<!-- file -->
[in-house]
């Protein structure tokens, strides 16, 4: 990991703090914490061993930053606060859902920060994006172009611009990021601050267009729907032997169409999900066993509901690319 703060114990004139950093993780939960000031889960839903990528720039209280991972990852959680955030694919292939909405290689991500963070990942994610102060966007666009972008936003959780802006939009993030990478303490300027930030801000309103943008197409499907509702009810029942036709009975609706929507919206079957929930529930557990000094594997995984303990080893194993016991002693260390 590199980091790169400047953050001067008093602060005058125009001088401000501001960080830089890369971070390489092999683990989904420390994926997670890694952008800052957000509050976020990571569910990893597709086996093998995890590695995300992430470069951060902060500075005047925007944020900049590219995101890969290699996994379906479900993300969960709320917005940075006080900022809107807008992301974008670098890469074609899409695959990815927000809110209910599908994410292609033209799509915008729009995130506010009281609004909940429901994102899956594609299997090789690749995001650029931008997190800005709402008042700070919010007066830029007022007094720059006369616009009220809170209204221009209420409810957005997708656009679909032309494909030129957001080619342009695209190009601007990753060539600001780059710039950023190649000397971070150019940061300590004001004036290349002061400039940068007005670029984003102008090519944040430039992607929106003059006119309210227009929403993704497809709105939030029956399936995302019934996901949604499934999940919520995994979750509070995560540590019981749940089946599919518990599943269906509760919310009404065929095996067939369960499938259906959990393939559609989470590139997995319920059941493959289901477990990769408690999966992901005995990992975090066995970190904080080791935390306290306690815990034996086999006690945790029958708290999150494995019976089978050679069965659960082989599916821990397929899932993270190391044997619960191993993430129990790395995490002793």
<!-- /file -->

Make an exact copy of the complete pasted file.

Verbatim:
[in-house]
């Protein structure tokens, strides 16, 4: 990991703090914490061993930053606060859902920060994006172009611009990021601050267009729907032997169409999900066993509901690319 703060114990004139950093993780939960000031889960839903990528720039209280991972990852959680955030694919292939909405290689991500963070990942994610102060966007666009972008936003959780802006939009993030990478303490300027930030801000309103943008197409499907509702009810029942036709009975609706929507919206079957929930529930557990000094594997995984303990080893194993016991002693260390 590199980091790169400047953050001067008093602060005058125009001088401000501001960080830089890369971070390489092999683990989904420390994926997670890694952008800052957000509050976020990571569910990893597709086996093998995890590695995300992430470069951060902060500075005047925007944020900049590219995101890969290699996994379906479900993300969960709320917005940075006080900022809107807008992301974008670098890469074609899409695959990815927000809110209910599908994410292609033209799509915008729009995130506010009281609004909940429901994102899956594609299997090789690749995001650029931008997190800005709402008042700070919010007066830029007022007094720059006369616009009220809170209204221009209420409810957005997708656009679909032309494909030129957001080619342009695209190009601007990753060539600001780059710039950023190649000397971070150019940061300590004001004036290349002061400039940068007005670029984003102008090519944040430039992607929106003059006119309210227009929403993704497809709105939030029956399936995302019934996901949604499934999940919520995994979750509070995560540590019981749940089946599919518990599943269906509760919310009404065929095996067939369960499938259906959990393939559609989470590139997995319920059941493959289901477990990769408690999966992901005995990992975090066995970190904080080791935390306290306690815990034996086999006690945790029958708290999150494995019976089978050679069965659960082989599916821990397929899932993270190391044997619960191993993430129990790395995490002793």